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Video: This video shows Odontodactylus scyllarus -- mantis shrimp -- eye movements. Mantis shrimp have one of the most complex eyes in the animal kingdom. See the video, from the American Association for the Advancement of Science, here.
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Calendar of Events >>> Full Listing

April 10 - 17, 2014
34th Annual Symposium on Sea Turtle Biology and Conservation
New Orleans, Louisiana

The Symposium encourages discussion, debate, and the sharing of knowledge, research techniques and lessons in conservation to address questions on the biology and conservation of sea turtles and their habitats.

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The Marine Science Portal on EurekAlert! was created through grants from The David and Lucile Packard Foundation and The Ambrose Monell Foundation.

Press Releases

Key: Meeting M      Journal J      Funder F

Showing releases 121-130 out of 297.

<< < 8 | 9 | 10 | 11 | 12 | 13 | 14 | 15 | 16 | 17 > >>

Public Release: 16-Mar-2014
Nature Geoscience
Southern Ocean iron cycle gives new insight into climate change
Scientists at the University of Liverpool have found unique aspects of iron cycling in the Southern Ocean which will better inform scientists about the effects of climate change.

Contact: Sarah Stamper
University of Liverpool

Public Release: 14-Mar-2014
NASA's TRMM satellite eyeing Tropical Cyclone Gillian's rebirth
Heavy rainfall rates and powerful towering thunderstorms were spotted in what appeared to be the rebirth process of Tropical Cyclone Gillian in the Gulf of Carpentaria between Australia's Northern Territory and Queensland.

Contact: Rob Gutro
NASA/Goddard Space Flight Center

Public Release: 14-Mar-2014
NASA sees an extra-tropical Lusi north of New Zealand
NASA's Aqua satellite caught an infrared picture of Tropical Cyclone Lusi after it transitioned into an extra-tropical storm, north of New Zealand. Gale warnings are in effect in northern New Zealand.

Contact: Rob Gutro
NASA/Goddard Space Flight Center

Public Release: 13-Mar-2014
Bulletin of Marine Science
Fish species unique to Hawaii dominate deep coral reefs in Northwestern Hawaiian Islands
Deep coral reefs in Papahanaumokakea Marine National Monument may contain the highest percentage of fish species found nowhere else on Earth, according to a study by NOAA scientists published in the Bulletin of Marine Science. In waters 100-300 feet deep, nearly 50 percent of fish observed over a two-year period were unique to Hawaii -- higher than any other marine ecosystem. The study also found that on some deeper reefs, more than 90 percent were endemic.
National Oceanic and Atmospheric Administration

Contact: Keeley Belva
NOAA Headquarters

Public Release: 13-Mar-2014
Nature Geoscience
UCLA study yields more accurate data on thousands of years of climate change
Using a new, cutting-edge isotopic tool, UCLA researchers have reconstructed the temperature history of a climatically important region in the Pacific Ocean.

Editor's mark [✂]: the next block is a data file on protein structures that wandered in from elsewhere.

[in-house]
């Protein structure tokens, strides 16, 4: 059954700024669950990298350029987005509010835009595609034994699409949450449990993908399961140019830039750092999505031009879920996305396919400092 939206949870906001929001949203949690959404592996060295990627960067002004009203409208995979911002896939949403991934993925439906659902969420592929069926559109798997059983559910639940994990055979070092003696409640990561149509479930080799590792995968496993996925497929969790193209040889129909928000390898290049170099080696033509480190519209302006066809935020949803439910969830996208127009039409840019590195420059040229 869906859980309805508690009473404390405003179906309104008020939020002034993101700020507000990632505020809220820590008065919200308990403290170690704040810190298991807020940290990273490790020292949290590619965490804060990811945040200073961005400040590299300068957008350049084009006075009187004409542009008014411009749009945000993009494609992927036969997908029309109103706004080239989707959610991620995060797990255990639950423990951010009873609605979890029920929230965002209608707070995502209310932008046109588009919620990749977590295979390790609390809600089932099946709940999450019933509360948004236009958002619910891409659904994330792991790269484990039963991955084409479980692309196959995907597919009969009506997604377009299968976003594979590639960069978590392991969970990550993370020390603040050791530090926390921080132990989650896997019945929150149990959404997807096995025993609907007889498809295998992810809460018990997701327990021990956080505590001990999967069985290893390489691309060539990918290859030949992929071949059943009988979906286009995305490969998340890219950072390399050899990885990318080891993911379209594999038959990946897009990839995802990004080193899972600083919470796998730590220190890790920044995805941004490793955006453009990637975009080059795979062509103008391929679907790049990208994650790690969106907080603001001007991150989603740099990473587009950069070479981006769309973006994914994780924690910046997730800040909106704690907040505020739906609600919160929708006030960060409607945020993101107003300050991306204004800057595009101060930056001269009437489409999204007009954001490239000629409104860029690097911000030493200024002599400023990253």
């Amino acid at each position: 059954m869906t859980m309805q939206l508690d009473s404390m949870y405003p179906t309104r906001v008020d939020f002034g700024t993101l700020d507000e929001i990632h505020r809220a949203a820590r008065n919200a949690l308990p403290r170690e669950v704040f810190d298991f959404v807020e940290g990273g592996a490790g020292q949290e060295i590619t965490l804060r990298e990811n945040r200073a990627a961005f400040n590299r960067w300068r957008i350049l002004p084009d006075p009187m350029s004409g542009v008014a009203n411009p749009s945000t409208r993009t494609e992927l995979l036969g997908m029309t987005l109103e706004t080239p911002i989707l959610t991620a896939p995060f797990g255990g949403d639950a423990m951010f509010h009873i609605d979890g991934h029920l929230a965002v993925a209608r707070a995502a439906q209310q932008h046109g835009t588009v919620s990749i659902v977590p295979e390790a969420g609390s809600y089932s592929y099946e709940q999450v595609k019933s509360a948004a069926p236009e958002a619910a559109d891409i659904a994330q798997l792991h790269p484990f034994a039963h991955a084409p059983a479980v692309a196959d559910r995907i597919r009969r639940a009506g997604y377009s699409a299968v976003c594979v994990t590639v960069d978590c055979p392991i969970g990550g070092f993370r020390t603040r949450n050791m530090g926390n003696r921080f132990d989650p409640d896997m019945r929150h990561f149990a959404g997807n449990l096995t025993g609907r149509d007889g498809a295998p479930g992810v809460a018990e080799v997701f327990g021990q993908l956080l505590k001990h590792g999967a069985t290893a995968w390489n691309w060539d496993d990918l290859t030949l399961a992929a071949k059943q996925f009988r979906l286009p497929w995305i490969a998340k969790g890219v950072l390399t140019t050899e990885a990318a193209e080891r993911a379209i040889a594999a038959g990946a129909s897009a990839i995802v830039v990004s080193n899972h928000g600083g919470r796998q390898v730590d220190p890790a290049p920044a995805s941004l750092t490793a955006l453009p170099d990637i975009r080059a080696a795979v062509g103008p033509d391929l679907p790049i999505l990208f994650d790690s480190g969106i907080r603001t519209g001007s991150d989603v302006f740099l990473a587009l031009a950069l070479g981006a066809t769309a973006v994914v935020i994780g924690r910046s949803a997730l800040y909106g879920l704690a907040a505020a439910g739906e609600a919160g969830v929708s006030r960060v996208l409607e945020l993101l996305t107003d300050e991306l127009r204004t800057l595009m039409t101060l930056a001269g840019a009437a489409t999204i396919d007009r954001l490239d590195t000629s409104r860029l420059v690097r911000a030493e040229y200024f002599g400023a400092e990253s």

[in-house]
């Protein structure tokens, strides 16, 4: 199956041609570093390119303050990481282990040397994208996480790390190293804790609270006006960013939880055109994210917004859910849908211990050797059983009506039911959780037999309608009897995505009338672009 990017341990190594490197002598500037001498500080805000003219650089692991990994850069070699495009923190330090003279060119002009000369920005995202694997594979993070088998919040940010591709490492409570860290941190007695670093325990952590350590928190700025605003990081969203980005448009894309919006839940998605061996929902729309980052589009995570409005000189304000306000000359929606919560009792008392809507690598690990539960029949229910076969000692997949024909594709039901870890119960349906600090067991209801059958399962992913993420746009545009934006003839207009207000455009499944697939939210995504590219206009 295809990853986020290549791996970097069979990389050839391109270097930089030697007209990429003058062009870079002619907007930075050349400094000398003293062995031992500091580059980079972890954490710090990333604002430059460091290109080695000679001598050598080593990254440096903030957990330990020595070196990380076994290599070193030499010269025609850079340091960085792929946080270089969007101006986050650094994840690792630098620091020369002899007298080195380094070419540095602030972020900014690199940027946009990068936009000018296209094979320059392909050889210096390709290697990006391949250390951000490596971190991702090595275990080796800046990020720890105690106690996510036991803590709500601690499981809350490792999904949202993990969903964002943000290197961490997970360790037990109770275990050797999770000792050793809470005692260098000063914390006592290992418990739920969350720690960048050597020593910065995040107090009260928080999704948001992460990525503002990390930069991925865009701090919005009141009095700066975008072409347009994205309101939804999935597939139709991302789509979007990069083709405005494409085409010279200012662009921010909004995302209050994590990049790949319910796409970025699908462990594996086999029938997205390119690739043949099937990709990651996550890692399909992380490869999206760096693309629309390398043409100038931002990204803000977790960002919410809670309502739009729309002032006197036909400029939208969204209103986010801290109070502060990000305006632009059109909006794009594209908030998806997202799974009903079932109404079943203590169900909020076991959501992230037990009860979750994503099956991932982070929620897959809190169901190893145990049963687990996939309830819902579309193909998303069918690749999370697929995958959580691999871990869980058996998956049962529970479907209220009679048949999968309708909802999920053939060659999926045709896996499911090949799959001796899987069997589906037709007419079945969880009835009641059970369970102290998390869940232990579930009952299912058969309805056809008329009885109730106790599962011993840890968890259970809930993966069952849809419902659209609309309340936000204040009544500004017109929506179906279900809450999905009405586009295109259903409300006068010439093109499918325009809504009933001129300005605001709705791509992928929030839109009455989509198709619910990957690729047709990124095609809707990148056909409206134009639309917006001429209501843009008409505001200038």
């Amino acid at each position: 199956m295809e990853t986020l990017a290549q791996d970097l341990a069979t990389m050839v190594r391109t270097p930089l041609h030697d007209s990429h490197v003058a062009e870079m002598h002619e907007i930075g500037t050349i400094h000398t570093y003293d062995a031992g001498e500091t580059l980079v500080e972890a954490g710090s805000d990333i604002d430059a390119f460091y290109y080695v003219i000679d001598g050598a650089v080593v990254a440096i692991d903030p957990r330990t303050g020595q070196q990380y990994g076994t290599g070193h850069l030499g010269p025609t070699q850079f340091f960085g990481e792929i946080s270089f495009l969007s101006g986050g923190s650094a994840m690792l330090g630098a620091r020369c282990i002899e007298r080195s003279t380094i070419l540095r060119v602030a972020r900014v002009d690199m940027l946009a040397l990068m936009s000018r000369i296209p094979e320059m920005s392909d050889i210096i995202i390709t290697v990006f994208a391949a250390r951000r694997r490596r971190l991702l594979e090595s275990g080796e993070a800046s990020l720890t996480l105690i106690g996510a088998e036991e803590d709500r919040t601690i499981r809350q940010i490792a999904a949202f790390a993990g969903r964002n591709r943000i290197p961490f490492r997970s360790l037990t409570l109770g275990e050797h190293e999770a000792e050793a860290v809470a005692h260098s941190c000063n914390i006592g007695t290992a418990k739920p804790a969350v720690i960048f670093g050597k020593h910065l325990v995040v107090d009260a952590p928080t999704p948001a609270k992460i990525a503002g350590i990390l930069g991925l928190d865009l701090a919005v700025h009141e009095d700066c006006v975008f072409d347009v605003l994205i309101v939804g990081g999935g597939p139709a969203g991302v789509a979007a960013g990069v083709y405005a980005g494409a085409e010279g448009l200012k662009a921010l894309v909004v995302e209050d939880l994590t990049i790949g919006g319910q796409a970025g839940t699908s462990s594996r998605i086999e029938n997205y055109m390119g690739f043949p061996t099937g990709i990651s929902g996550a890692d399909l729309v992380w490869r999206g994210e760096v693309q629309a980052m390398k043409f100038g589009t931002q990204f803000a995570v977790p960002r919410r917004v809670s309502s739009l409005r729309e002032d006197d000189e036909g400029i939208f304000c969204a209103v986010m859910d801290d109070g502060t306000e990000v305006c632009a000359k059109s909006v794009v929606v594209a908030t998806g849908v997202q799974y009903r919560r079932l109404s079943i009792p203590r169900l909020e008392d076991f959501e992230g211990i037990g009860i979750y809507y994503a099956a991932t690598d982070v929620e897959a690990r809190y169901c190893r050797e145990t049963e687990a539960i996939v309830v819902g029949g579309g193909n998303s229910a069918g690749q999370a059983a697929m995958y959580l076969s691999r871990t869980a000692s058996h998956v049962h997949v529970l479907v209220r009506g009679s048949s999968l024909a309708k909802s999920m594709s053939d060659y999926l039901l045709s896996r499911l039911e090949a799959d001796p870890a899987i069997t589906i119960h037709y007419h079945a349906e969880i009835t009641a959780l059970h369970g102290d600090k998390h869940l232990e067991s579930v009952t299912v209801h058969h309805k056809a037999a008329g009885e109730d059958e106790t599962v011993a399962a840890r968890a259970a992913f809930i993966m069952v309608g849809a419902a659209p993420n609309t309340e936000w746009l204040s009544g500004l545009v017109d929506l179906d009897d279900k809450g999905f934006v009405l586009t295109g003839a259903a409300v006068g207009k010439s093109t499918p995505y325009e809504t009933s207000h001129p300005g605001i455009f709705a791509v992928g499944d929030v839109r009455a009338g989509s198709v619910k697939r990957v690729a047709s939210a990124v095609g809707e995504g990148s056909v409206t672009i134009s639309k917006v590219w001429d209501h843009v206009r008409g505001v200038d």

Contact: Stuart Wolpert
University of California - Los Angeles

Public Release: 13-Mar-2014
NASA sees Tropical Cyclone Gillian's remnants hoping for comeback
Ex-Tropical Cyclone Gillian weakened to a remnant low pressure area after making landfall in the Western Cape York Peninsula of Queensland, Australia then returned into the Gulf of Carpentaria. NASA's Aqua satellite flew over the tropical low as it struggled to re-intensify.

Contact: Rob Gutro
NASA/Goddard Space Flight Center

Public Release: 13-Mar-2014
NASA sees wind shear affecting Tropical Cyclone Lusi
Tropical Cyclone Lusi is battling vertical wind shear that has been pushing the bulk of precipitation away from its center. NASA's Terra satellite captured an image of the storm that showed the strongest thunderstorms were being pushed away from the center.

Contact: Rob Gutro
NASA/Goddard Space Flight Center

Public Release: 13-Mar-2014
Soft Robotics
Robotic fish designed to perform escape maneuvers described in Soft Robotics journal
A soft-bodied, self-contained robotic fish with a flexible spine that allows it to mimic the swimming motion of a real fish also has the built-in agility to perform escape maneuvers.

Contact: Kathryn Ruehle
Mary Ann Liebert, Inc./Genetic Engineering News

Public Release: 13-Mar-2014
Behavioral Ecology and Sociobiology
Heritable variation discovered in trout behavior
Populations of endangered salmonids are supported by releasing large quantities of hatchery-reared fish, but the fisheries' catches have continued to decrease. Earlier research has shown that certain behavioral traits explain individual differences in how fish survive in the wild. A new Finnish study conducted on brown trout now shows that there are predictable individual differences in behavioral traits, like activity, tendency to explore new surroundings and stress tolerance.

Contact: Anssi Vainikka
University of Eastern Finland

Public Release: 13-Mar-2014
Current Biology
Fossil porpoise has a chin for the ages
Scientists have identified a new species of ancient porpoise with a chin length unprecedented among known mammals, and suggest the animal used the tip of its face to probe the seabed for food.
National Science Foundation

Contact: Eric Gershon
Yale University

Showing releases 121-130 out of 297.

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